“We view GGG as our first go-to partner in proactive insurance loss resolution," Urban Atlantic Managing Partner Vicki Davis said. "They effectively manage the process for a win-win outcome for all parties, including proactively working to mitigate further loss, appropriate documentation, accounting, and a general consensus-oriented approach with our insurers." 

Goodman said that as a result of these successful claims, most clients like Urban Atlantic will call GGG immediately after a disaster has occurred. Some owners, however, choose to wait a while to see how the insurance company will respond and then end up bringing in the GGG team later. In these cases, the team may be able to help them, but they may not see the same results. 

“My father always used to say, ‘You can’t put the toothpaste back in the tube,’” Goodman said. “When we’re brought in late in the game, sometimes we can fix things, sometimes we can’t. It's always best that we get involved from day one. That's when you get your best results.”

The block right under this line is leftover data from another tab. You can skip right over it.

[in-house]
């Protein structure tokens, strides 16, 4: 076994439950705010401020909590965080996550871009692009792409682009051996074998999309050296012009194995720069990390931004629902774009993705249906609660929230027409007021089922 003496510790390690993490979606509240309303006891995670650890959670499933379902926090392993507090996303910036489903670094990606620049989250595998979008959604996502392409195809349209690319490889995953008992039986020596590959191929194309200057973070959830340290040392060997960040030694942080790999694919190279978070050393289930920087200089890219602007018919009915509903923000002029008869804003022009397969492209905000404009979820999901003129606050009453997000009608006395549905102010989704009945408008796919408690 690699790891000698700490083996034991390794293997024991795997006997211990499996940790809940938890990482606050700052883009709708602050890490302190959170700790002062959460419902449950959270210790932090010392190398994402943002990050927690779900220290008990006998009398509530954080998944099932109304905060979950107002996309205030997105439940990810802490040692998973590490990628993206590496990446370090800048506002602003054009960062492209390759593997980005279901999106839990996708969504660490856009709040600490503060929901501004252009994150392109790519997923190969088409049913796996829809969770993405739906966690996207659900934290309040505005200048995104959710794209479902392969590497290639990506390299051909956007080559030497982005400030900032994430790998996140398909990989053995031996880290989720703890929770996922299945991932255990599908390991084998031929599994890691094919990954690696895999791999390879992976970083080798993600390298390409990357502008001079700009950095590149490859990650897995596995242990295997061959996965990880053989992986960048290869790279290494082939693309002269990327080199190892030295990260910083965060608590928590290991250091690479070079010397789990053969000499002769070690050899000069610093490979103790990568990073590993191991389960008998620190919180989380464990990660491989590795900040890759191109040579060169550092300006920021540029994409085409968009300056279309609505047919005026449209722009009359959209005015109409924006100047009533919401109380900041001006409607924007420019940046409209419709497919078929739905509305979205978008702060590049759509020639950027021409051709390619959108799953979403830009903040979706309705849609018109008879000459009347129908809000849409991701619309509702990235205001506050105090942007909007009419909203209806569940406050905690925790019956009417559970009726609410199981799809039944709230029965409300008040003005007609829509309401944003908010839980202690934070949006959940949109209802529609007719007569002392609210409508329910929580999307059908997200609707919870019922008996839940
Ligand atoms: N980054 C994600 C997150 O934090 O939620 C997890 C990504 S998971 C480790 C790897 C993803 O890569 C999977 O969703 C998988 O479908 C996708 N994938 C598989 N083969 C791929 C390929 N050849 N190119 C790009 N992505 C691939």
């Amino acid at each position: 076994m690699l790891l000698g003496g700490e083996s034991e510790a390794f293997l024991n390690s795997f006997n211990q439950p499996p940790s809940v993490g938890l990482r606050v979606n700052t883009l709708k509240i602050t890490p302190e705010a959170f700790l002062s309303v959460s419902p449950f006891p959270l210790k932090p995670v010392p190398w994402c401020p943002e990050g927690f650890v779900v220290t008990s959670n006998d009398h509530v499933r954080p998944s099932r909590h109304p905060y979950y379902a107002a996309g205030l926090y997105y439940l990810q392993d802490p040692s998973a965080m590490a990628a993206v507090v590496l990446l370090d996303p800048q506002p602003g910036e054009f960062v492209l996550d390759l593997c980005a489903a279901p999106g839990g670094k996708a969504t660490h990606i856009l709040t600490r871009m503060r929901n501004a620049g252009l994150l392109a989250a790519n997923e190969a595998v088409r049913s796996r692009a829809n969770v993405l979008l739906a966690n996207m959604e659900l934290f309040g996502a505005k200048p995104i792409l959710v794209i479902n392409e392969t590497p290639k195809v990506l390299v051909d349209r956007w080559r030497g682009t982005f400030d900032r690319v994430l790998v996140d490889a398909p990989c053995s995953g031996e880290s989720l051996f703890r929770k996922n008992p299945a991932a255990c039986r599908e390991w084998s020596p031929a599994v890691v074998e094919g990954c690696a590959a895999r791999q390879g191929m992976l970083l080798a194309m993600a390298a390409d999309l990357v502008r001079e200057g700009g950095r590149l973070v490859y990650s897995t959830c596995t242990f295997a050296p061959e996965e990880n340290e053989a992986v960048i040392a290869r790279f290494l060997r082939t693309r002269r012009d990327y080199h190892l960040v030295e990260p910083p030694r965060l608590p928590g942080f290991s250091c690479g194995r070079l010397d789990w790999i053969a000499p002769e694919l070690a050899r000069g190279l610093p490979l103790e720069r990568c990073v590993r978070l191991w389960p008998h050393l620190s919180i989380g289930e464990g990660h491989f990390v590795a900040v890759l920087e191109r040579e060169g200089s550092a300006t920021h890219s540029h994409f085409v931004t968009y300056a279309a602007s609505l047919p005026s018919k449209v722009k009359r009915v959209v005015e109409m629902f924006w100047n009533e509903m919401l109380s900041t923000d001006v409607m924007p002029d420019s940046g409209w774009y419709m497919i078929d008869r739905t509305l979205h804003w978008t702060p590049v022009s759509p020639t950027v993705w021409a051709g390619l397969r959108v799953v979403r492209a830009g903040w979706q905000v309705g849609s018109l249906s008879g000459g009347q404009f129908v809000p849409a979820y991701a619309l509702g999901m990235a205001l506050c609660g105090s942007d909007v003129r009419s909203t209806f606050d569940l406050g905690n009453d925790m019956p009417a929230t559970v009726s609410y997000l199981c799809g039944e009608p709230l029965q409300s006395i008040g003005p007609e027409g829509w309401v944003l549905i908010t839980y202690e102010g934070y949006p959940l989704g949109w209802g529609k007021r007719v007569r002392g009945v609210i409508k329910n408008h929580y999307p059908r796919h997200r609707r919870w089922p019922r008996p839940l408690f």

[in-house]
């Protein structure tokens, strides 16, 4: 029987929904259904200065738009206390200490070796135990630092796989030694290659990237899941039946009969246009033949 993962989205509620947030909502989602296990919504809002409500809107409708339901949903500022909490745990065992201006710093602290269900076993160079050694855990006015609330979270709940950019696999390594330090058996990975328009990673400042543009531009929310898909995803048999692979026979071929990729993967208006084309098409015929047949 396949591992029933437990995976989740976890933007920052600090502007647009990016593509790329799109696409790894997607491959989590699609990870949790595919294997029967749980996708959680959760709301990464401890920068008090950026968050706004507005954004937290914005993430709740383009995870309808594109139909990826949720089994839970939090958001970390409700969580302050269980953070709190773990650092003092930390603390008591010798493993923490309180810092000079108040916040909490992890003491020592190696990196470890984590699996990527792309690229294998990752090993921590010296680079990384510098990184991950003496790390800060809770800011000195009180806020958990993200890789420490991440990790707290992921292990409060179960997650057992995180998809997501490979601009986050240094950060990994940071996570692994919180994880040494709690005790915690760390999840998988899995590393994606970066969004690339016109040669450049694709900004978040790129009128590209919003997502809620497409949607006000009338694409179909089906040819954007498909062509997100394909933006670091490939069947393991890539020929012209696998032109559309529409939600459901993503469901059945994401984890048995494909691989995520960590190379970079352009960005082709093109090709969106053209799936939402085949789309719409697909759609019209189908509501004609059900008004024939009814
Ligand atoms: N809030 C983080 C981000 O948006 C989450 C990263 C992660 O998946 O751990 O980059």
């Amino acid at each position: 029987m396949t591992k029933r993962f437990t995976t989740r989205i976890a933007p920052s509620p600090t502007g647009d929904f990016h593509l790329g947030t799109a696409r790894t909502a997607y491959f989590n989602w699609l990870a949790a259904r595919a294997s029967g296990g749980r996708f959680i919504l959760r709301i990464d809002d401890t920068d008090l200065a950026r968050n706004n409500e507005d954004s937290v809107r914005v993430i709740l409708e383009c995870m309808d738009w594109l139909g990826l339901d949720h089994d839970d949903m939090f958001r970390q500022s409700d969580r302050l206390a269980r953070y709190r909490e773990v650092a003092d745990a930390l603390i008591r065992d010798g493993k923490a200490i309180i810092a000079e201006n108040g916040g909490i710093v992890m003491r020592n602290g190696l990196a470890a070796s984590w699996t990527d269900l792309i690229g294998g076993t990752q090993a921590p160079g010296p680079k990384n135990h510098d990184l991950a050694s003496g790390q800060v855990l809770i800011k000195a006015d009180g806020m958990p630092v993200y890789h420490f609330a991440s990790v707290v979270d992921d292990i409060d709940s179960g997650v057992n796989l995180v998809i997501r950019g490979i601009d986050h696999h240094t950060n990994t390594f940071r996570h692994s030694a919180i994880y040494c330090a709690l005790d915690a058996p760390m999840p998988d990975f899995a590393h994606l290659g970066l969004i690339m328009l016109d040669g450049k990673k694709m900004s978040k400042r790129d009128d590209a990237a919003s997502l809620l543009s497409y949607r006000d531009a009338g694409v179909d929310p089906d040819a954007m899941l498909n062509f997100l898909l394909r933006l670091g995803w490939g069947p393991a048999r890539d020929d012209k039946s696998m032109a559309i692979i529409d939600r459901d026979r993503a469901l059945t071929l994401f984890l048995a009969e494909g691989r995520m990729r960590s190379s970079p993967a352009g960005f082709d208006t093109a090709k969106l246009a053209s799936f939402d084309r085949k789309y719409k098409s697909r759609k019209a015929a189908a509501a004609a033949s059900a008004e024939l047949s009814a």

He added that while the company has a strong presence in the mid-Atlantic, it has 11 offices from Florida to New York, in places like Atlanta, Nashville and San Francisco. Goodman-Gable-Gould regularly handles claims across the country and has recently been working with several clients in Texas, Louisiana and California from various storms. 

At the end of the day, he said, GGG is all about helping policyholders level the playing field. Insurance companies usually hire numerous consultants and adjusters to advocate on their behalf, but Goodman-Gable-Gould is there to advocate for the policyholder. 

“We speed up the process and make sure our clients get what they need to move forward,” Goodman said. “That’s what our firm is all about.” 

This article was produced in collaboration between Studio B and Goodman-Gable-Gould Adjusters International. Bisnow news staff was not involved in the production of this content.